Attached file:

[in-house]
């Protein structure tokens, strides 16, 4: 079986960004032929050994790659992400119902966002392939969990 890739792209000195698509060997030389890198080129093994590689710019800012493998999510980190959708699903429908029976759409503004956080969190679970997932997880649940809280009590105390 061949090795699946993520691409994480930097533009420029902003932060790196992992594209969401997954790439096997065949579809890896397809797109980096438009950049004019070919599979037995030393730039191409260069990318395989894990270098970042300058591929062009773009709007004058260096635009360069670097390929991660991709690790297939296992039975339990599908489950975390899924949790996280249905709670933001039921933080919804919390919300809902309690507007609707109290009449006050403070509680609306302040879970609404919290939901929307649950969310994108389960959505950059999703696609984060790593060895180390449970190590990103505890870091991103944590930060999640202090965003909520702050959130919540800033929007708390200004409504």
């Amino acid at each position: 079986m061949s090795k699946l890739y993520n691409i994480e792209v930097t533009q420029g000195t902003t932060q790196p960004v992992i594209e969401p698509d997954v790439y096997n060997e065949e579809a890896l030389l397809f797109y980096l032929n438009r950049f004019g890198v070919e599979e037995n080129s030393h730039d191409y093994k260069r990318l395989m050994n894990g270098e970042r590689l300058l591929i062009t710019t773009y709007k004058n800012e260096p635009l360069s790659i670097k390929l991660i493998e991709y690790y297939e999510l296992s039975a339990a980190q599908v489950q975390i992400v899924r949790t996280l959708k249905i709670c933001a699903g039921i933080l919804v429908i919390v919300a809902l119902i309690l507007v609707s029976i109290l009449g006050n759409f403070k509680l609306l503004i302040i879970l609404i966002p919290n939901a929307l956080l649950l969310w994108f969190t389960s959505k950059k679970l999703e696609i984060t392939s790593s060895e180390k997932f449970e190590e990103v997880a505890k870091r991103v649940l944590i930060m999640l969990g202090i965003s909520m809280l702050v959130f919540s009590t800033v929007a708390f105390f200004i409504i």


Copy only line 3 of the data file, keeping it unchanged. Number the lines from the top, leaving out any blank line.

């Amino acid at each position: 079986m061949s090795k699946l890739y993520n691409i994480e792209v930097t533009q420029g000195t902003t932060q790196p960004v992992i594209e969401p698509d997954v790439y096997n060997e065949e579809a890896l030389l397809f797109y980096l032929n438009r950049f004019g890198v070919e599979e037995n080129s030393h730039d191409y093994k260069r990318l395989m050994n894990g270098e970042r590689l300058l591929i062009t710019t773009y709007k004058n800012e260096p635009l360069s790659i670097k390929l991660i493998e991709y690790y297939e999510l296992s039975a339990a980190q599908v489950q975390i992400v899924r949790t996280l959708k249905i709670c933001a699903g039921i933080l919804v429908i919390v919300a809902l119902i309690l507007v609707s029976i109290l009449g006050n759409f403070k509680l609306l503004i302040i879970l609404i966002p919290n939901a929307l956080l649950l969310w994108f969190t389960s959505k950059k679970l999703e696609i984060t392939s790593s060895e180390k997932f449970e190590e990103v997880a505890k870091r991103v649940l944590i930060m999640l969990g202090i965003s909520m809280l702050v959130f919540s009590t800033v929007a708390f105390f200004i409504i």